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MacLoran Farm

Q Fever vaccine subsidy crucial to protect workers

LIVESTOCK SA has called for the Australian Government to support a new National Q Fever Management Program to subsidise Q Fever vaccinations for all individuals over 15 years of age living in rural areas.

Livestock SA President Geoff Power said Q Fever infection had risen in South Australia, with a recent SA Health report stating there had been 27 cases, more than double the same time last year.

“We appreciate and support SA Health’s reminder to livestock workers to be aware of the health risks of Q Fever,” he said.

“People with Q Fever suffer badly. The effects of Q Fever range from high fever, nausea, muscle and joint pain and loss of weight through to chronic fatigue. About 20 percent of those infected end up suffering from Post Q Fever Fatigue Syndrome.”

In 2001 the Australian Government funded a National Q Fever Management Program. The program consisted of systematic delivery of a subsidised Q Fever vaccination service to targeted populations with a high risk of environmental exposure.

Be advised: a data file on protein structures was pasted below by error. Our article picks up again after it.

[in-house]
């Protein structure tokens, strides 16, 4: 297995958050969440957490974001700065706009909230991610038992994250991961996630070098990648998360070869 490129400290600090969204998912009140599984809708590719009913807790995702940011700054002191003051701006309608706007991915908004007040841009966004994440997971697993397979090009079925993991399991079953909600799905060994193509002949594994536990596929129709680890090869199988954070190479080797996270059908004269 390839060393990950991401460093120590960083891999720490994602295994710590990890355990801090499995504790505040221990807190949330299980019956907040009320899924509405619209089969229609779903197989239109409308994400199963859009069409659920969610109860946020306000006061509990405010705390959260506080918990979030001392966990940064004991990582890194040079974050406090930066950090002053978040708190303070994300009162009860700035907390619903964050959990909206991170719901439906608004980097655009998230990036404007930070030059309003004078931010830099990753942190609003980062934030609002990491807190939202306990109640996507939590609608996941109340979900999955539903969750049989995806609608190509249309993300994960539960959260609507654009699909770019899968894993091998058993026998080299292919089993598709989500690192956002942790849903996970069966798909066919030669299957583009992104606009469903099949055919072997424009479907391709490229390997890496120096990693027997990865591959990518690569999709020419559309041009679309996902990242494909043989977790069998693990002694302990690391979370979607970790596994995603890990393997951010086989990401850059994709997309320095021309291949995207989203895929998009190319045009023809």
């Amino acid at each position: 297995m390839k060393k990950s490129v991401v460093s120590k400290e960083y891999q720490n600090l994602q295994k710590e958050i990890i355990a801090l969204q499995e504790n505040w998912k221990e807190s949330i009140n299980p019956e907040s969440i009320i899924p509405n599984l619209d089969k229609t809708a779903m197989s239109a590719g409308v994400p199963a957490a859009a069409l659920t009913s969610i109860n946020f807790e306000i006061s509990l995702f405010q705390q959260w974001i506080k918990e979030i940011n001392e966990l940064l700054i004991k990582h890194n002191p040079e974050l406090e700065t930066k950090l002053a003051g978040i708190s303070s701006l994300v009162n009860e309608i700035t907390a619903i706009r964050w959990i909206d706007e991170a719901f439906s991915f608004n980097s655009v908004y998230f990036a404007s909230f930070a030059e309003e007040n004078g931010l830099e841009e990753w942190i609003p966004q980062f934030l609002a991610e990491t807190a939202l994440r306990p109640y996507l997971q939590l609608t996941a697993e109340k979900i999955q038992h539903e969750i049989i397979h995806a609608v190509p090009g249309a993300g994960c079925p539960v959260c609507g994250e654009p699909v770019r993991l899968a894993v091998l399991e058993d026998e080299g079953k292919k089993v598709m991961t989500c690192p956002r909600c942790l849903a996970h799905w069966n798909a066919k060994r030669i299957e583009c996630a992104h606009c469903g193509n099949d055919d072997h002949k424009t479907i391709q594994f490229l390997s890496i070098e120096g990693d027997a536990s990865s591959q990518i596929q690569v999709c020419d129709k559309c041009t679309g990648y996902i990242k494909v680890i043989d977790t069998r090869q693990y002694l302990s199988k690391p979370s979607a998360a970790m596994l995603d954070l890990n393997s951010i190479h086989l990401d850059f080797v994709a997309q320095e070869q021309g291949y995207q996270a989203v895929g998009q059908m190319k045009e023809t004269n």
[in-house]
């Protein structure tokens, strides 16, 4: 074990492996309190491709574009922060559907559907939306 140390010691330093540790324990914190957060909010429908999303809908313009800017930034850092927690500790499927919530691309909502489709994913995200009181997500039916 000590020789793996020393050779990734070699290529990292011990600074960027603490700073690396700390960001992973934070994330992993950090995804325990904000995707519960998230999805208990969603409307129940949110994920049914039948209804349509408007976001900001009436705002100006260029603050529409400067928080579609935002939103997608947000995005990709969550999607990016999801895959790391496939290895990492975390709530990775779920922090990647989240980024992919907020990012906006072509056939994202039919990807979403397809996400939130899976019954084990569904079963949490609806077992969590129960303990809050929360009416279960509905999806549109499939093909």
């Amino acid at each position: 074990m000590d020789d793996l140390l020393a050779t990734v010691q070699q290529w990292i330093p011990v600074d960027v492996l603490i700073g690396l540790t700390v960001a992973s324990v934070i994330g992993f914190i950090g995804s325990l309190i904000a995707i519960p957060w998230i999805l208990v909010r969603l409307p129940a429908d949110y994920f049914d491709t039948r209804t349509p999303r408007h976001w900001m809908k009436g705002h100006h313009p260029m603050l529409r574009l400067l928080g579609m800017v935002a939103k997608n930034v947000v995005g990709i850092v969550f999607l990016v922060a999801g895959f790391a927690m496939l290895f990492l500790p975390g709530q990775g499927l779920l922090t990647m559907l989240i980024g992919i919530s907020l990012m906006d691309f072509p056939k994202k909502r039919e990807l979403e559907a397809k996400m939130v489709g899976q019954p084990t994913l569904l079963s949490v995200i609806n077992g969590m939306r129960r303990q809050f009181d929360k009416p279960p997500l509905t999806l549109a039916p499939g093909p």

“It is more than 10 years since the last Q Fever vaccination program was wound up,” Mr Power said.

“Since then many new entrants to the livestock industries have taken positions on farms and in agricultural service industries.

“We believe that there needs to be a new National Q Fever Management Program to ensure those living and working in rural areas are protected from this terrible disease.”

Mr Power said it was vital the Federal Department of Health supported the campaign.

“The livestock sector is a key economic sector of SA, valued at $4.5 billion annually in 2014-15 so it is vital that we protect those who work within this sector,” he said.

“Subsidising a national management program is an important step in protecting these workers from Q Fever, and the potential economic impact it could otherwise have.

“We have also sought the support of the State Government – through SA Health – to back the rollout of a national program.”

Published: 18 January 2017